Senator John McCain Embraces Congressman Trent Franks' Anti-West Valley Casino Bill
Senator John McCain at a oversight hearing hosted by the Senate Committee on Indian Affairs
Arizona's political heavyweights have spent years in federal court challenging the legality of Tohono O'odham Nation's proposed West Valley Resort, a casino near 91st and Northern avenues.
Since the law hasn't been on opponents' side, they've desperately been trying to change it.
Congressman Trent Franks, who is now joined by Senator John McCain, is attempting for at least the third year in a row to manipulate the terms of the Gila Bend Indian Reservation Lands Replacement Act with a narrow bill that would effectively block the Nation's casino.
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Tohono O'odham Nation Chairman Ned Norris, Jr. says that "despite the opposition's latest efforts, we are confident that Congress, like so many others, will recognize the incredible benefits the West Valley Resort will provide to the region and all of Arizona."
Last year, Franks measure made it out of the House, but didn't go anywhere in the Senate. It's unclear how the bill will fare this year with McCain backing the companion bill.
McCain has been an odd player during this west-side casino controversy.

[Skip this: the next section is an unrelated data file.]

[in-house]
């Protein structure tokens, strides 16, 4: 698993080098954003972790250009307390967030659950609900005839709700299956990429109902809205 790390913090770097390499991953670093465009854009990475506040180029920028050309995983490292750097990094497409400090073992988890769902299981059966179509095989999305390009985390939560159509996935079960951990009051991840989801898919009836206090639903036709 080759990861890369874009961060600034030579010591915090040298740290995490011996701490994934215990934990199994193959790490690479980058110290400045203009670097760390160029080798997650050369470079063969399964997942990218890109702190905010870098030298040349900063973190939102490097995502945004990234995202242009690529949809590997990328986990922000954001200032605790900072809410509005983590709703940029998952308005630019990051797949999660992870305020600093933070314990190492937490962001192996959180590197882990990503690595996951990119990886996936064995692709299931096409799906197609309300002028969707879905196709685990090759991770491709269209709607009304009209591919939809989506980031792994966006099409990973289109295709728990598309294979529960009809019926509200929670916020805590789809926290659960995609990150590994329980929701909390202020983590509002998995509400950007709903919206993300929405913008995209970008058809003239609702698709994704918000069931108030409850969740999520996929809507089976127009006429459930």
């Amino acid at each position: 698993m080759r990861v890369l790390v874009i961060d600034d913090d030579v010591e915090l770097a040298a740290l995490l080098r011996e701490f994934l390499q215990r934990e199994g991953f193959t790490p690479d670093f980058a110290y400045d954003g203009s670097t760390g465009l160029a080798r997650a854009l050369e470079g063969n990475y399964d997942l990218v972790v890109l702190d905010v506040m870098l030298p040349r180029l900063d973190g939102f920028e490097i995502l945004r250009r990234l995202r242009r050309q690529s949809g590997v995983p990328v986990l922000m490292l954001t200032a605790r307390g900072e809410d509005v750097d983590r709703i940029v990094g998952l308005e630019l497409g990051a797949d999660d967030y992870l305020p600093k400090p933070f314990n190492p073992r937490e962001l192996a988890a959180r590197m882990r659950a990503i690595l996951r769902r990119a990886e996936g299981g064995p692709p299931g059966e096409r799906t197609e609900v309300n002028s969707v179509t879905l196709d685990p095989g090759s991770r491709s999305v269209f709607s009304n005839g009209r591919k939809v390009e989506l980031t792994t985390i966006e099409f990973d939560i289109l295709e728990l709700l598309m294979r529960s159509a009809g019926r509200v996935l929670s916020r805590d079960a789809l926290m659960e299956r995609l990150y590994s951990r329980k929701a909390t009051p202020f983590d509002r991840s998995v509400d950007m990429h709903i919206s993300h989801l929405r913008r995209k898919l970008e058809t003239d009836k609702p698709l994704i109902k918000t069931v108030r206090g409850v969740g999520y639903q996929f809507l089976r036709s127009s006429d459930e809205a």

McCain, during his days as a U.S. Congressman, co-sponsored the Gila Bend Indian Reservation Lands Replacement Act that was signed into law in 1986. That Act gave the Nation the legal right to purchase up to 9,880 acres of private lands in Pima, Pinal, or Maricopa counties to replace all of the reservation land that the federal government inadvertently -- but carelessly -- destroyed when it built the Painted Rock Dam near Gila Bend.
The Nation bought a Maricopa County parcel neighboring the City of Glendale.
We're hardly surprised that Franks, an ineffectual politician with the warped belief that incidents of rape resulting pregnancy are very low, has reintroduced his narrow anti-casino bill.
But it's hard to understand why McCain is turning against a promise he helped make to the Tohono O'odham Nation via the Gila Bend Land Act.
During a July 23 U.S. Senate Committee on Indian Affairs, McCain tried to say that Indian gaming wasn't around in 1986 when he and other worked to get that law into place. But a top ranking official in the Department of the Interior reminded McCain that gaming had already emerged as a hot button issue and had sparked lawsuits across the country.